NGC 1805, NASA, National Aeronautics and Space Administration is always at work delivering us beautiful artifacts of the universe. The scientists are always figuring out the mysteries that various giants like Stephen Hawking gave us a little inkling of. On September 12, 2020, NASA shared a beautiful picture of colorful stars packed together. In scientific terms, it showed the picture of a globular cluster. It is a spherical collection of stars that orbits a galactic core. The gravitational pull between them make them very tightly placed, hence, forming the cluster. Globular clusters usually contain stars born at the same time.
About NGC 1805 picture shared by NASA
NASA/ ESA Hubble space telescope captured many colorful stars paced together. The image is named NGC 1805. The group of stars locates very close to each other near the edge of the Large Magellanic Cloud. It is a satellite galaxy in our Milky Way galaxy. If you don’t know what is a satellite galaxy, it is simply a small galaxy that travels on bound/fixed orbits within the gravitational allowance of a luminous host galaxy.
Hence, the Large Magellanic Cloud is a satellite galaxy orbiting in fixed rounds in the primary galaxy, which is, the Milky Way. A feature of the NGC 1805 stars is that they orbit like bees swarming in a hive. Hence, they are pretty close and their sounds are majestic. In the dense center of this globular cluster, stars are bound 100 to 1,000 times closer than the nearest stars to the Sun. This is why there cannot be any planetary systems around them.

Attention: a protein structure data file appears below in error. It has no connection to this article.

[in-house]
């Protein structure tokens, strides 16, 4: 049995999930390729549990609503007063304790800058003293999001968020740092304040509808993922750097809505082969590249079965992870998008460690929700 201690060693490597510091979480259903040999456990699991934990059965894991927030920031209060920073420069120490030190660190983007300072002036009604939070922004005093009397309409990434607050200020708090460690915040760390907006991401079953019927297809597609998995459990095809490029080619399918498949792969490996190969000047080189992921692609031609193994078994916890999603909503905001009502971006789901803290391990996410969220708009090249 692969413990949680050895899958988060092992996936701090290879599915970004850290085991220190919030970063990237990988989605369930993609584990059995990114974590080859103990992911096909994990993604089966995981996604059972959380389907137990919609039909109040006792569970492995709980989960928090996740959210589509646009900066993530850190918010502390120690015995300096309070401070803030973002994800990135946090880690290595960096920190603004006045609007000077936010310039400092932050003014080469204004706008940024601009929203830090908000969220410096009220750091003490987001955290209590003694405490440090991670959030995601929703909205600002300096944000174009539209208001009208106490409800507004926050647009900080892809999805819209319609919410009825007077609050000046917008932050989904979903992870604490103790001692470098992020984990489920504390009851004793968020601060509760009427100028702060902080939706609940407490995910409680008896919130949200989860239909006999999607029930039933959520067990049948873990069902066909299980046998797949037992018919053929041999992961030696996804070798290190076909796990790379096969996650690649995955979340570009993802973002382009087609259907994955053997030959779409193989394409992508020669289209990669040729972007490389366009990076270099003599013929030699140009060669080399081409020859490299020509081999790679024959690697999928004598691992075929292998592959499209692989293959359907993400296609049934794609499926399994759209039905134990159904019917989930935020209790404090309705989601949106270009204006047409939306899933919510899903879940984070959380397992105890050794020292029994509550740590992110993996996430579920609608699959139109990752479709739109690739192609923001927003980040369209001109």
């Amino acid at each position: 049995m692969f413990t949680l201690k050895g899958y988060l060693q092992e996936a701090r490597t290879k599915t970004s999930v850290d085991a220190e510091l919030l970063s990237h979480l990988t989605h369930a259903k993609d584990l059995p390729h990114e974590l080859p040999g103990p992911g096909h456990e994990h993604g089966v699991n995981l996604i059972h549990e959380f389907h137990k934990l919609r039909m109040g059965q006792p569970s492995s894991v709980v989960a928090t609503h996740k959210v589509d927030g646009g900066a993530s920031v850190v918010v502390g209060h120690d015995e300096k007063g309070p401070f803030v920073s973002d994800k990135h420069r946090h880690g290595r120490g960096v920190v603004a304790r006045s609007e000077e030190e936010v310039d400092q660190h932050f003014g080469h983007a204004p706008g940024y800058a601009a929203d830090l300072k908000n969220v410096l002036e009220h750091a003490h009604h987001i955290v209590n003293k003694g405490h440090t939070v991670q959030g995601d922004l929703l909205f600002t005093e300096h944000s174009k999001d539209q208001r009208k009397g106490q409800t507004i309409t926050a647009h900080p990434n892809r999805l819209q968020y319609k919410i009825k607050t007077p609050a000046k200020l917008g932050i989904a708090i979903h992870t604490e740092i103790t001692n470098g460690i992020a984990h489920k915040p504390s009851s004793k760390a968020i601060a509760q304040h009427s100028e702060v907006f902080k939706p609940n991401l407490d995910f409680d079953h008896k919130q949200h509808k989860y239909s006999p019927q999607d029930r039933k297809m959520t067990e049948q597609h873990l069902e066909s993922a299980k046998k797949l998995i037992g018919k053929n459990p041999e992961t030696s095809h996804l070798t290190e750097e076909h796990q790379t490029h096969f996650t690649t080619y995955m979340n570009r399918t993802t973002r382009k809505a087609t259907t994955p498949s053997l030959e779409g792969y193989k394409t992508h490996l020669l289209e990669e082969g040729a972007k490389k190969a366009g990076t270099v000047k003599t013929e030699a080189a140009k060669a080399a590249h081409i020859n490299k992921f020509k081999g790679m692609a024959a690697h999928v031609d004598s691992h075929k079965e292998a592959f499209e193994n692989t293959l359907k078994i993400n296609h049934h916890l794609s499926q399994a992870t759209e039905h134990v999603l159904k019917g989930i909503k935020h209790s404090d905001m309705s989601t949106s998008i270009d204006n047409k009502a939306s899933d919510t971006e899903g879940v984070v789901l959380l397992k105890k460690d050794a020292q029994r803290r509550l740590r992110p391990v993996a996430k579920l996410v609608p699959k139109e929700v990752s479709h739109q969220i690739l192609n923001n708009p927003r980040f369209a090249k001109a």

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A pocketful of stars ✨ This image from our @NASAHubble Space Telescope shows globular cluster NGC 1805, located near the edge of the Large Magellanic Cloud, a satellite galaxy of our own Milky Way. In its center, thousands of stars are packed 100 to 1,000 times closer to one another than the nearest stars are to our Sun. The striking difference in star colors is illustrated in the image, which combines different types of light: blue stars, shining brightest in near-ultraviolet light, and red stars, illuminated in red and near-infrared. Caption: @EuropeanSpaceAgency Credit: ESA/Hubble & NASA, J. Kalirai #NASA #Hubble #Stars #Sparkles #Universe
NASA also described how they look and what is the reason behind their different colors. You can clearly see the striking differences in the colors in the given picture. They include blue stars, which shine the brightest in the center, and the red stars, which locate near-infrared. NASA wrote, “Space telescopes like Hubble can observe in the ultraviolet because they are positioned above Earth’s atmosphere.”
Hence, these stars absorb the most UV rays which make them inaccessible to ground-based facilities. NGC 1805, like other globular clusters, does not have a single population but hosts two different populations of stars. A subsequent feature is their ages are millions of years apart.
How can you see this majestic NGC 1805 cluster?
You can view the young globular cluster from the Southern Hemisphere, in the Dorado constellation, which translates to dolphinfish in the Portuguese language. These clusters can help astronomers understand the evolution of stars and a better understanding of the explosion of white dwarfs as supernovae.